Review: A Rustle of Silk by Alys Clare

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Overall Score8/10

Genre: Historical Fiction, Mystery

Series: Gabriel Taverner Mysteries, Book 1

Publisher: Severn House Publishers

Release Date: January 1, 2017

Source: I received a free copy of this book from the publisher via NetGalley in exchange for an honest review

Book Summary (From GoodReads)

Introducing physician-sleuth Dr Gabriel Taverner in the first of an intriguing series of mysteries set in early 17th century Devon. ”
“1603. “Former ship s surgeon Gabriel Taverner is attempting to re-establish himself as a country physician in rural Devon. But it s not easy to gain the locals trust, and a series of disturbing incidents, increasing in menace and intensity, convinces him that at least one person does not welcome his presence.
Called out to examine a partially decomposed body found beside the river, Gabriel discovers that he has a personal connection to the dead man. Teaming up with Coroner Theophilus Davey to find out how the man died, Gabriel uncovers some darker aspects of the lucrative silk trade which operates from nearby Plymouth. The more he finds out, the more frighteningly apparent it becomes that the people closest to him have been keeping dangerous secrets.

Review

When I first started reading this book, I thought I had started on a very dark, gruesome medical mystery. Imagine my relief when the book did a 180 turn a few chapters in and became an incredibly engrossing character-driven mystery.

Gabriel Taverner has just established a medical practice in small town England after an unfortunate accident put an end to his days as a ships physician. However, somebody in the area has decided that they don’t need the competition of a second medical practitioner. This storyline did become the secondary story (although it did provide some key clues toward the primary mystery) but it really set the scene well for future books in this series. You see how Dr. Taverner interacts with the locals as a doctor, a friend, and a co-physician.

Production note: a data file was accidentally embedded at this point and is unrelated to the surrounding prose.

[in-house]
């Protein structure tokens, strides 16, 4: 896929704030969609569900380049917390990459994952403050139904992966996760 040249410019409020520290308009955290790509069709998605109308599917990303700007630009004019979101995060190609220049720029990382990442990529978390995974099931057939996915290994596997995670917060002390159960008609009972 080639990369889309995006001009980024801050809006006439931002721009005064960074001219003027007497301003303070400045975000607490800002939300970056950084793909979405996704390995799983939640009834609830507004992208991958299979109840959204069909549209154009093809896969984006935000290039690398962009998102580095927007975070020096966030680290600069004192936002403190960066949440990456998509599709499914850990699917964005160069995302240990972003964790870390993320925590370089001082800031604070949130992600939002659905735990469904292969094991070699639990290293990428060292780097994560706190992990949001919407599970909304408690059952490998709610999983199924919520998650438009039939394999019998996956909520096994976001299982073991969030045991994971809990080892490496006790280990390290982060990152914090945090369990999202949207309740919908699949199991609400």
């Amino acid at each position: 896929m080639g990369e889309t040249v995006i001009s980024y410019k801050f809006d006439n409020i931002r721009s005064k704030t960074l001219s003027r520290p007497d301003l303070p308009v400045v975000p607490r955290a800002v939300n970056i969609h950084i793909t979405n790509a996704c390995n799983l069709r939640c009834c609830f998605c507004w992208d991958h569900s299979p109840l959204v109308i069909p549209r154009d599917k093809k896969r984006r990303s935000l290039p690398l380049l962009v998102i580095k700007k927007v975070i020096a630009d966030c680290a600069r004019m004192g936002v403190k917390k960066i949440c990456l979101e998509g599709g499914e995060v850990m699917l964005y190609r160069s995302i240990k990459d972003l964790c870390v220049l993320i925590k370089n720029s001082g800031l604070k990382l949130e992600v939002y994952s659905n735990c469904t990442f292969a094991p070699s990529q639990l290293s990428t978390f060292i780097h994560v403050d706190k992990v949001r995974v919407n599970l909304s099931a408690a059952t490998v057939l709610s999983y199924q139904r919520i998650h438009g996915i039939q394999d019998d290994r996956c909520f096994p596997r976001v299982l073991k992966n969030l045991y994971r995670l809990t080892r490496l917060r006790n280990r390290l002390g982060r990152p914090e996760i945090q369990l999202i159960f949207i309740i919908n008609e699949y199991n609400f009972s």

As one of his duties as a local physician, Dr. Taverner is interrupted by the local coroner, who needed a doctor with him to examine a partially decomposed body. The mystery kicks into high gear when Theophilus Davey, the coroner, determines that the missing man is the husband of Dr. Taverner’s sister. The plot slowly builds to its conclusion and the detective work done by both Dr. Taverner and Theopilus is interesting to follow. As the death count mounts and secrets are revealed, the mystery deepens. The ending was unexpected and extremely well-written.

Even the secondary characters are well-written and fully developed in this book. The author has planted the seeds for what will hopefully be a long series as I cannot wait to read more about all of the characters, particularly Celia and Jonathan Carew.

This is a wonderful historical mystery that is truly a blending of the two genres. It’s a brilliant mix of medicine, mystery, and just a touch of the macabre. I will be eagerly awaiting all further installments in this series.

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